Most of us are now quite familiar with the term “Cryptocurrency” but very few actually understand what this is and how it is used for transactions. Therefore, let us introduce you once again to what cryptocurrency is and how it works.
What is cryptocurrency?
1. A cryptocurrency is a digital currency created and stored electronically in blockchains.
2. It uses encryption techniques to control creation of monetary units and to verify the transfer of funds. Hence, it is very secure.
3. It has no physical form and is not redeemable in another commodity like gold.
4. Its supply is not determined by any central bank or authority and the network is completely decentralised.
5. Bitcoin, Litecoin, Ethereum and Ripple are a few examples of cryptocurrencies.
Where did this Cryptocurrency Come from?
The first decentralized form of CryptoCurrency was introduced to the world in 2009, by an individual (or group) operating under the pseudonym ‘Satoshi Nakamoto’; this was dubbed ‘Bitcoin‘ and is now the standard under which other cryptocurrencies operate. Bitcoin uses the SHA-256 cryptography, designed by the U.S. National Security Agency (NSA).
Where is Cryptocurrency stored?
Cryptocurrency is typically stored in digital wallets that exist on the blockchain. These wallets can be accessed from anywhere in the world as long as you have an internet connection.
A cryptocurrency wallet is a secure digital wallet used to store, send, and receive digital currency like Bitcoin. Most coins have an official wallet or a few officially recommended third party wallets. In order to use any cryptocurrency you will need to use a cryptocurrency wallet.
Some of the salient features of Cryptocurrency include :
- Cryptocurrency can be converted into other forms of currency and deposited into user’s accounts at a lightning speed.
- Most Cryptocurrency can be transacted anonymously, and can be used as discreet online cash anywhere in the world. Users therefore do not have to pay for any currency conversion fees.
- While not 100% immune from theft, Cryptocurrency is generally safe to use and difficult for malicious hackers to break.
- Bitcoin and other Cryptocurrency can be saved offline either in a “paper” wallet or on a removable storage hard drive which can be disconnected from the internet when not in use.
Cryptocurrency transactions happen directly between individuals instead of through a bank. Every time a person makes a transaction using a cryptocurrency — for example, using funds stored in his or her crypto wallet to send bitcoin to someone else — the transaction is recorded on a digital ledger called a blockchain. Every cryptocurrency has its own blockchain, and computers doing complex math in a large network maintain it.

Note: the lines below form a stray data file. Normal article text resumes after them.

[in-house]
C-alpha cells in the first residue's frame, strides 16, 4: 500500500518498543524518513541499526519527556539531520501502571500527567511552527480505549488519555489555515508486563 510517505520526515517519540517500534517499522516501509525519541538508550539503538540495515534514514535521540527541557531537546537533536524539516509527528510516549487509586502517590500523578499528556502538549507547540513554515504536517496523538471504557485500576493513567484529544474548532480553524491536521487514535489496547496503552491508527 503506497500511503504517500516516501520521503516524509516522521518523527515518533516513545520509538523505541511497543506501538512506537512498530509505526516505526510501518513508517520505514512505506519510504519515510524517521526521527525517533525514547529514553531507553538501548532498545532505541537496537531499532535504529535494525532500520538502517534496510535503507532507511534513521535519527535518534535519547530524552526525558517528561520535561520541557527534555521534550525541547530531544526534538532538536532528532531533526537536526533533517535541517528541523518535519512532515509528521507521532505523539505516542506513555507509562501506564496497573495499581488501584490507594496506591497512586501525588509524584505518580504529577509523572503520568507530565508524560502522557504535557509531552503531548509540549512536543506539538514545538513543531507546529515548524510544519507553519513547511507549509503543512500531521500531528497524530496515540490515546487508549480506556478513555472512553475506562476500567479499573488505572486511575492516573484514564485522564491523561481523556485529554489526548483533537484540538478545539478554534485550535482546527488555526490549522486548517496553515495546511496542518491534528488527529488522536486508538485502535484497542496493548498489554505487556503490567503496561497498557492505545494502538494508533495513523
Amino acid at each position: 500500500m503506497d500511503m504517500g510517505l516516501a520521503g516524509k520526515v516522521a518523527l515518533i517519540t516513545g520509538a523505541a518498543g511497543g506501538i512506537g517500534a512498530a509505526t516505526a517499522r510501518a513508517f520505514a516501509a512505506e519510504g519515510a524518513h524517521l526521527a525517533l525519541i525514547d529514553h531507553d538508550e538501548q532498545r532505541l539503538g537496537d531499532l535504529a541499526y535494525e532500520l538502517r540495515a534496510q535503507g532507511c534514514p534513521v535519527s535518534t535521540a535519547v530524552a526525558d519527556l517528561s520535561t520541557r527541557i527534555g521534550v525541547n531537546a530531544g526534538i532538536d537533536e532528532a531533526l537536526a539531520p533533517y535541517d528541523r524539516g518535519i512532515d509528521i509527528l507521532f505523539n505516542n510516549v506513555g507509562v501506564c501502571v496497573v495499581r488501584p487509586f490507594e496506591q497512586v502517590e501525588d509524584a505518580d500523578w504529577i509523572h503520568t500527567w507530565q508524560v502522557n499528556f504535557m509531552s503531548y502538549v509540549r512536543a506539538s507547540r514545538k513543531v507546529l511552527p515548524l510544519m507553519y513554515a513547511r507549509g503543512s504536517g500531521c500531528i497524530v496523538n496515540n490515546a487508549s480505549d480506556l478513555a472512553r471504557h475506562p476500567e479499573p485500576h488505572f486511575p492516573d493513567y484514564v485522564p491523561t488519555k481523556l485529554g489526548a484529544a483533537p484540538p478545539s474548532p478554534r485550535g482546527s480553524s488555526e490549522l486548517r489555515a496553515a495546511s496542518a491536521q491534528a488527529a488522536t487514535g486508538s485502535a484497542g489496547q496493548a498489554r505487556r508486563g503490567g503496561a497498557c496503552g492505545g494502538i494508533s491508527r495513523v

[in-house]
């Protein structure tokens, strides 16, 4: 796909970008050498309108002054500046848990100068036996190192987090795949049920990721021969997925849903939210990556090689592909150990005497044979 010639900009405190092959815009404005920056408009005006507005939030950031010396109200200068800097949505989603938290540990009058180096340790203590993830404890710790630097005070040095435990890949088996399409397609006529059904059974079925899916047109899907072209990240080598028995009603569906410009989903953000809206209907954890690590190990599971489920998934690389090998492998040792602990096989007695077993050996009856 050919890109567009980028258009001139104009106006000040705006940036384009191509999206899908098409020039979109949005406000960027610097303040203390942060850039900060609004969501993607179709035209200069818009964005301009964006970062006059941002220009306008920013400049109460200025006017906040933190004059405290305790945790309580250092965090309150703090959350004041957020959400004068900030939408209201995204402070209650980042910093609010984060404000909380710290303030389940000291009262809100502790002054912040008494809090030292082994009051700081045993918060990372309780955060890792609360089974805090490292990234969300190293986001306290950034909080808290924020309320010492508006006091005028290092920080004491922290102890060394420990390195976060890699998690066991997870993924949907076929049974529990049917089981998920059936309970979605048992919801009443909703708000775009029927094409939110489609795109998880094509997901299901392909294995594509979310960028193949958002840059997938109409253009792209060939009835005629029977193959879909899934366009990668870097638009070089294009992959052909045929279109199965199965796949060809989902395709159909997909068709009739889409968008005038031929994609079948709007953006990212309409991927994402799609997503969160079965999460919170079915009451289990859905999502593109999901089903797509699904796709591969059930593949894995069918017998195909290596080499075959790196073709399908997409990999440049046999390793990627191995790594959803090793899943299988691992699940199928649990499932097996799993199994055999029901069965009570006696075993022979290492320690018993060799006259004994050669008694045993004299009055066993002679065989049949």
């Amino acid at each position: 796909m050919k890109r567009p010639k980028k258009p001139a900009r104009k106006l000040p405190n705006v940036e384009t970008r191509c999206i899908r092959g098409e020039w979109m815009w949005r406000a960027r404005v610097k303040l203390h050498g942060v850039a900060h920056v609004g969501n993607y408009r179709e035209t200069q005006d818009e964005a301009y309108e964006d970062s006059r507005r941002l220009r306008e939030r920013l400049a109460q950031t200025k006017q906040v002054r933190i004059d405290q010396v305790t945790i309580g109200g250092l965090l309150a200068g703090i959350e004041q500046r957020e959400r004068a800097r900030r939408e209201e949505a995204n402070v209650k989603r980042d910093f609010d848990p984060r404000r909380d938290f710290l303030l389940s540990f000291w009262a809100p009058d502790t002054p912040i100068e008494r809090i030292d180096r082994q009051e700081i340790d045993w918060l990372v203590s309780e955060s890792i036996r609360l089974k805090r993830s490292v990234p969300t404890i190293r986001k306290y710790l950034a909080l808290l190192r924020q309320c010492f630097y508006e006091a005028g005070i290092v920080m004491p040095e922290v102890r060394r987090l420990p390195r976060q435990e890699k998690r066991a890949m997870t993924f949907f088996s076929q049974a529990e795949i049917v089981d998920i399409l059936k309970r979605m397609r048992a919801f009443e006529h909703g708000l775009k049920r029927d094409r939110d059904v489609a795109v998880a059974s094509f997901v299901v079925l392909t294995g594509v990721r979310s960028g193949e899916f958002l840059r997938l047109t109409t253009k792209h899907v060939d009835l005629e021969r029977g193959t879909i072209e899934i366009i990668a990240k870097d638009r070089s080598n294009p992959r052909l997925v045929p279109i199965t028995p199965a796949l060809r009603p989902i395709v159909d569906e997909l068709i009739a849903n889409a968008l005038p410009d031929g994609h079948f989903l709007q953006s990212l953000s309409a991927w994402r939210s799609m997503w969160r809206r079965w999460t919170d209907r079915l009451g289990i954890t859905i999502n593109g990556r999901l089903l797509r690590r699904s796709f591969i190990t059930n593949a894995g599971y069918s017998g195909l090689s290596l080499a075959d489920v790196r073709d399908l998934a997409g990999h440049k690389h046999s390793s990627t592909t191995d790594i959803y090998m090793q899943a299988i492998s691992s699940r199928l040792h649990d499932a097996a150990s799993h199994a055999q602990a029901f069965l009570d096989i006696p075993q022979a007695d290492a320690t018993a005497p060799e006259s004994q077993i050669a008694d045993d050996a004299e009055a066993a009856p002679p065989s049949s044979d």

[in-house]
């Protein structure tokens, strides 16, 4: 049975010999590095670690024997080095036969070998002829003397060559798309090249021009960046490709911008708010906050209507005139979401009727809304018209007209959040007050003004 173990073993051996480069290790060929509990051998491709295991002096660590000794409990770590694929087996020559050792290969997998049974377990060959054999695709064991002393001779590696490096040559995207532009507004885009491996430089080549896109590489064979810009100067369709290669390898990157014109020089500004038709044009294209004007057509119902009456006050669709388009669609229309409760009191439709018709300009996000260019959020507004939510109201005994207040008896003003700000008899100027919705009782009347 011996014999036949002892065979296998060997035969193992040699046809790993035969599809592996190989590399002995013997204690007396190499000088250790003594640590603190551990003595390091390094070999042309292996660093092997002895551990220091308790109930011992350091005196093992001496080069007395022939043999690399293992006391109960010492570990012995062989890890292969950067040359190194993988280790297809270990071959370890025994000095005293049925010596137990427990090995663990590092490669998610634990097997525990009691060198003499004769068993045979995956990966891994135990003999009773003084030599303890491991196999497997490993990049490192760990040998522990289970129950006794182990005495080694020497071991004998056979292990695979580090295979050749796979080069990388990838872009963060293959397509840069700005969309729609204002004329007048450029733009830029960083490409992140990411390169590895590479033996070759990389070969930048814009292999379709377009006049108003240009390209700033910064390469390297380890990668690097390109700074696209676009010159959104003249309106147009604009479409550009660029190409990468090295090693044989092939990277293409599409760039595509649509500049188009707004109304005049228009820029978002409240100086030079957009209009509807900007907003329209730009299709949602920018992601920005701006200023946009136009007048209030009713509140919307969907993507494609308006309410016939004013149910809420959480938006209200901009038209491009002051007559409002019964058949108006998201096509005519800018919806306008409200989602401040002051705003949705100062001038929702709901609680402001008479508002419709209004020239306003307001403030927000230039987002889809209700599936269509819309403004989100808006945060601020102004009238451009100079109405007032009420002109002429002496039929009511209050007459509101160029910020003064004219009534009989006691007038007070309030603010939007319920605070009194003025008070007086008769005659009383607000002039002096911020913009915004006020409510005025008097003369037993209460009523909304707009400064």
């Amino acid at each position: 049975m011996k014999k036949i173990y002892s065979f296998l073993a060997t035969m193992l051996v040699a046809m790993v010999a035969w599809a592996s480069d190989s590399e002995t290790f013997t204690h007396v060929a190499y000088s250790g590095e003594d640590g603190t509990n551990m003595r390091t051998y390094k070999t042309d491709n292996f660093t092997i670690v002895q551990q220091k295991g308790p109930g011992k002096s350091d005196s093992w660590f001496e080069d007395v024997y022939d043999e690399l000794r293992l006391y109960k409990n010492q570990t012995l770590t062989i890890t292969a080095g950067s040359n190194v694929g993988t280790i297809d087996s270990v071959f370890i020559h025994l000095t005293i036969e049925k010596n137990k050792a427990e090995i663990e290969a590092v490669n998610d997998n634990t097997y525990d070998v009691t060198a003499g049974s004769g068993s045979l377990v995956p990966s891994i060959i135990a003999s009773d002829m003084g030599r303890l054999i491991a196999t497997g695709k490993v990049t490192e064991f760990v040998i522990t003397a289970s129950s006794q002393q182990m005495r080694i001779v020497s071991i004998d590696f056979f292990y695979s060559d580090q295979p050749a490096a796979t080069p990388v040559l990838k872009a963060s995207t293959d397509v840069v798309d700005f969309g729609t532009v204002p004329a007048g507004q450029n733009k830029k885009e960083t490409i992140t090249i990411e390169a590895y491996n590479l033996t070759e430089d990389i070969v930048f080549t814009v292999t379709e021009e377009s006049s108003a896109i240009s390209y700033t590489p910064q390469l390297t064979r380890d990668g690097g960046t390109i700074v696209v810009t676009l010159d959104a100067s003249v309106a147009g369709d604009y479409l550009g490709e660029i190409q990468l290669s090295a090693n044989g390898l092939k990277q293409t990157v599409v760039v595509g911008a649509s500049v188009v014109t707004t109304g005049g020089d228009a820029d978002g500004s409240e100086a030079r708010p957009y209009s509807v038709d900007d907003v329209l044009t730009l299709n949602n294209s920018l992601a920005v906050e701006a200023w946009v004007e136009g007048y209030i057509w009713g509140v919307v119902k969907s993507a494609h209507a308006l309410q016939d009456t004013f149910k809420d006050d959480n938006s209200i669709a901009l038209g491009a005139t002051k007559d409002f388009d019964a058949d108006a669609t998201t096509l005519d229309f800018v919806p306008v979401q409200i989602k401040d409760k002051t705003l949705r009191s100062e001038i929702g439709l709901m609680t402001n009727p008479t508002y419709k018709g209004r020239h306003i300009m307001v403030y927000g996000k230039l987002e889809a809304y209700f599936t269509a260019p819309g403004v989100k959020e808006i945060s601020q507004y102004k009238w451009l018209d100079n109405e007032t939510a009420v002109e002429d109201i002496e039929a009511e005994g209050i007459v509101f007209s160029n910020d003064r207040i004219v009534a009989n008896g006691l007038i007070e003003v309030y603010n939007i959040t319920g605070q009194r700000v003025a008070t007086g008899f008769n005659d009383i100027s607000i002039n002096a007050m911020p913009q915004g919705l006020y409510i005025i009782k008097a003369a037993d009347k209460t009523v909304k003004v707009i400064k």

Once users make a specific number of transactions using a cryptocurrency, the computers group these transactions into a “block.” In order to send a block, adding transactions to the blockchain and winning a monetary reward, a computer has to solve a complex math problem called a cryptographic function.
Basically, the cryptographic equation is throwing a pumpkin (the block) off a building and telling you what the splatter pattern looked like. The only way users can match the splatter pattern — and send the block — is to hurl a bunch of pumpkins off a building themselves. So people who “mine” cryptocurrency are actually just using their computers to smash billions of pumpkins in order to find the winning pumpkin with the right splatter, which validates their block.
In other words, the first computer that can solve a complex math problem gets to add its block of transactions to the blockchain and receive a monetary reward for doing so (this is what people mean by “mining” crypto). Every computer in the network adds the new block to its copy of the digital ledger, and the process continues.
While how this cryptocurrency works may seem a bit complicated at first, once you actually get into it, you’ll find you don’t really need to know exactly HOW it works, but just to know it does work. If you have any experience trading in FOREX, it will probably seem familiar to you. The only difference is that this is a virtual currency, which means there is no physical money involved. The talk of it being decentralized means that you can trade in CyberCurrency without ‘Big Brother’ looking over your shoulder. It also means that you are going to take some risk in trading in this virtual currency. However, the rewards of trading can make the risk worth it, especially when it comes to newer altcoin startups, where you can get in at the ground level and watch the value of the coins rise over a short period. It is important to know, though, that as with trading of any kind, the real trick is in knowing when to get in and when to get out.
Whatever you decide, whether you want to trade in these virtual currencies, or simply provide a ‘nest egg’ of sorts, in case our ‘real’ economy collapses, I would encourage you to do some in-depth investigation, and look into the myriad of options available.
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Originally published at www.coingraph.io on January 14, 2018.